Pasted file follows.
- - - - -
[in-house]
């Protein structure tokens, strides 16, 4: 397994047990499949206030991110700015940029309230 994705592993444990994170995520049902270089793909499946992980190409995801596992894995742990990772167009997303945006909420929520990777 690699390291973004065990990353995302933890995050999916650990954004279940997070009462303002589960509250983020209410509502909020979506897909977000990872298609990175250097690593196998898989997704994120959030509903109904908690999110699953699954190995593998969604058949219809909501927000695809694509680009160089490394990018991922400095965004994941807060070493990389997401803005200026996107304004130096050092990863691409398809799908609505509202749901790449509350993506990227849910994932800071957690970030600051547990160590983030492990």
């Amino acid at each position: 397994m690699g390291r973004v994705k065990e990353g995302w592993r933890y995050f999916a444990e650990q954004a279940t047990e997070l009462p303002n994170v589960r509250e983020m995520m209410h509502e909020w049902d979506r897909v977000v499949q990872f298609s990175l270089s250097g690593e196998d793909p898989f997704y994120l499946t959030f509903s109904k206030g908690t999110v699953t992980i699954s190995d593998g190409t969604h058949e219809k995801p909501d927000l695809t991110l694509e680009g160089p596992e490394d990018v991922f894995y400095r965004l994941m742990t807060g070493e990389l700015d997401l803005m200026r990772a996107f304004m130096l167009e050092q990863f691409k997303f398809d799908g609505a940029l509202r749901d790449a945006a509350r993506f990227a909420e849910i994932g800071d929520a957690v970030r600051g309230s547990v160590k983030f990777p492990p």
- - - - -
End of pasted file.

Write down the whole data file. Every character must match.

[in-house]
């Protein structure tokens, strides 16, 4: 397994047990499949206030991110700015940029309230 994705592993444990994170995520049902270089793909499946992980190409995801596992894995742990990772167009997303945006909420929520990777 690699390291973004065990990353995302933890995050999916650990954004279940997070009462303002589960509250983020209410509502909020979506897909977000990872298609990175250097690593196998898989997704994120959030509903109904908690999110699953699954190995593998969604058949219809909501927000695809694509680009160089490394990018991922400095965004994941807060070493990389997401803005200026996107304004130096050092990863691409398809799908609505509202749901790449509350993506990227849910994932800071957690970030600051547990160590983030492990």
């Amino acid at each position: 397994m690699g390291r973004v994705k065990e990353g995302w592993r933890y995050f999916a444990e650990q954004a279940t047990e997070l009462p303002n994170v589960r509250e983020m995520m209410h509502e909020w049902d979506r897909v977000v499949q990872f298609s990175l270089s250097g690593e196998d793909p898989f997704y994120l499946t959030f509903s109904k206030g908690t999110v699953t992980i699954s190995d593998g190409t969604h058949e219809k995801p909501d927000l695809t991110l694509e680009g160089p596992e490394d990018v991922f894995y400095r965004l994941m742990t807060g070493e990389l700015d997401l803005m200026r990772a996107f304004m130096l167009e050092q990863f691409k997303f398809d799908g609505a940029l509202r749901d790449a945006a509350r993506f990227a909420e849910i994932g800071d929520a957690v970030r600051g309230s547990v160590k983030f990777p492990p």